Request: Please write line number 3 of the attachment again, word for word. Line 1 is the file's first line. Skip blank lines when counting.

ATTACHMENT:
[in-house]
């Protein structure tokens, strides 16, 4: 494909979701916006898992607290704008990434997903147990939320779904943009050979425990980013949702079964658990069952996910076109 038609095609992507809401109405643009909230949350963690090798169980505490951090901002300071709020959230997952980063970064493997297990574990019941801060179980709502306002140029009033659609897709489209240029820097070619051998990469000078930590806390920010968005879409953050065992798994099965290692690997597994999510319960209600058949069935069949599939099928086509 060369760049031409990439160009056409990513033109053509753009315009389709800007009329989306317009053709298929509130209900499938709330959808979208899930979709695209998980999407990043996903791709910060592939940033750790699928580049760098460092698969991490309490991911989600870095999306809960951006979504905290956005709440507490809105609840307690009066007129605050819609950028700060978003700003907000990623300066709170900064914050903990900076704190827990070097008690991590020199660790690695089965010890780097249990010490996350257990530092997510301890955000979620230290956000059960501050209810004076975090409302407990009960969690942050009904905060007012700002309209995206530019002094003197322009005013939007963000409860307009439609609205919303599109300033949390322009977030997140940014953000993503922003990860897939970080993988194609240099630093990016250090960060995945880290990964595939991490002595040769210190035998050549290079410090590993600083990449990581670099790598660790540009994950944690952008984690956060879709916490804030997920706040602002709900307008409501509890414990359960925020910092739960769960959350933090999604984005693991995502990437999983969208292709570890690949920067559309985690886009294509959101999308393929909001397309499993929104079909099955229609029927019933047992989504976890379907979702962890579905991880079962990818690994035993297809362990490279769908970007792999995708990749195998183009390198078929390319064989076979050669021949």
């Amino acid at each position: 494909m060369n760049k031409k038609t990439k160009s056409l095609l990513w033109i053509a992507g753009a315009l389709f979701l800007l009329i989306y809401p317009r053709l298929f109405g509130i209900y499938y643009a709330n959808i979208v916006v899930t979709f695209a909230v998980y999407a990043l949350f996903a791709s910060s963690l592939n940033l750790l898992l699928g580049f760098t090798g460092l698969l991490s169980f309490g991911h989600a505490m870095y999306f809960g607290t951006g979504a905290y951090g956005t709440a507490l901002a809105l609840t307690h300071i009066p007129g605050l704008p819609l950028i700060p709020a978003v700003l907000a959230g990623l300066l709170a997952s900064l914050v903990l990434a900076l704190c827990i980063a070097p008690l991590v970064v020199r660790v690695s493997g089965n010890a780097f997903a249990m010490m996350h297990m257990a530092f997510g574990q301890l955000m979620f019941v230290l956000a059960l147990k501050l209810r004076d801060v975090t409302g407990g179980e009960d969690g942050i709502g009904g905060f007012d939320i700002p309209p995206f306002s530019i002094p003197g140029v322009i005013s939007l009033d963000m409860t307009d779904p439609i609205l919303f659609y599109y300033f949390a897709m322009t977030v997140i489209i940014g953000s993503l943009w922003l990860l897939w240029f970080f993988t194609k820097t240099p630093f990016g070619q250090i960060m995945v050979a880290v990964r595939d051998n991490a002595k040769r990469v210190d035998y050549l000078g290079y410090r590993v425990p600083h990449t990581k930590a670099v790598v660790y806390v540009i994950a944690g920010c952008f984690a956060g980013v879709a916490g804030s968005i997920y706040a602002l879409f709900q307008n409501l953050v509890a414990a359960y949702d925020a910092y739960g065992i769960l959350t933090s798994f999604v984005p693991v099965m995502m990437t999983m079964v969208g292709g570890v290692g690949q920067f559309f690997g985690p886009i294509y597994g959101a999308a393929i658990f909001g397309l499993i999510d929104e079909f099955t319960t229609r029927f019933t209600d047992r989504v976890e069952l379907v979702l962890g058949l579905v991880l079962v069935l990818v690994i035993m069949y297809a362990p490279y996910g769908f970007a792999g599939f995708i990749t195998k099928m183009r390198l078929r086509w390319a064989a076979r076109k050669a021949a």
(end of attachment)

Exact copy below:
């Amino acid at each position: 494909m060369n760049k031409k038609t990439k160009s056409l095609l990513w033109i053509a992507g753009a315009l389709f979701l800007l009329i989306y809401p317009r053709l298929f109405g509130i209900y499938y643009a709330n959808i979208v916006v899930t979709f695209a909230v998980y999407a990043l949350f996903a791709s910060s963690l592939n940033l750790l898992l699928g580049f760098t090798g460092l698969l991490s169980f309490g991911h989600a505490m870095y999306f809960g607290t951006g979504a905290y951090g956005t709440a507490l901002a809105l609840t307690h300071i009066p007129g605050l704008p819609l950028i700060p709020a978003v700003l907000a959230g990623l300066l709170a997952s900064l914050v903990l990434a900076l704190c827990i980063a070097p008690l991590v970064v020199r660790v690695s493997g089965n010890a780097f997903a249990m010490m996350h297990m257990a530092f997510g574990q301890l955000m979620f019941v230290l956000a059960l147990k501050l209810r004076d801060v975090t409302g407990g179980e009960d969690g942050i709502g009904g905060f007012d939320i700002p309209p995206f306002s530019i002094p003197g140029v322009i005013s939007l009033d963000m409860t307009d779904p439609i609205l919303f659609y599109y300033f949390a897709m322009t977030v997140i489209i940014g953000s993503l943009w922003l990860l897939w240029f970080f993988t194609k820097t240099p630093f990016g070619q250090i960060m995945v050979a880290v990964r595939d051998n991490a002595k040769r990469v210190d035998y050549l000078g290079y410090r590993v425990p600083h990449t990581k930590a670099v790598v660790y806390v540009i994950a944690g920010c952008f984690a956060g980013v879709a916490g804030s968005i997920y706040a602002l879409f709900q307008n409501l953050v509890a414990a359960y949702d925020a910092y739960g065992i769960l959350t933090s798994f999604v984005p693991v099965m995502m990437t999983m079964v969208g292709g570890v290692g690949q920067f559309f690997g985690p886009i294509y597994g959101a999308a393929i658990f909001g397309l499993i999510d929104e079909f099955t319960t229609r029927f019933t209600d047992r989504v976890e069952l379907v979702l962890g058949l579905v991880l079962v069935l990818v690994i035993m069949y297809a362990p490279y996910g769908f970007a792999g599939f995708i990749t195998k099928m183009r390198l078929r086509w390319a064989a076979r076109k050669a021949a």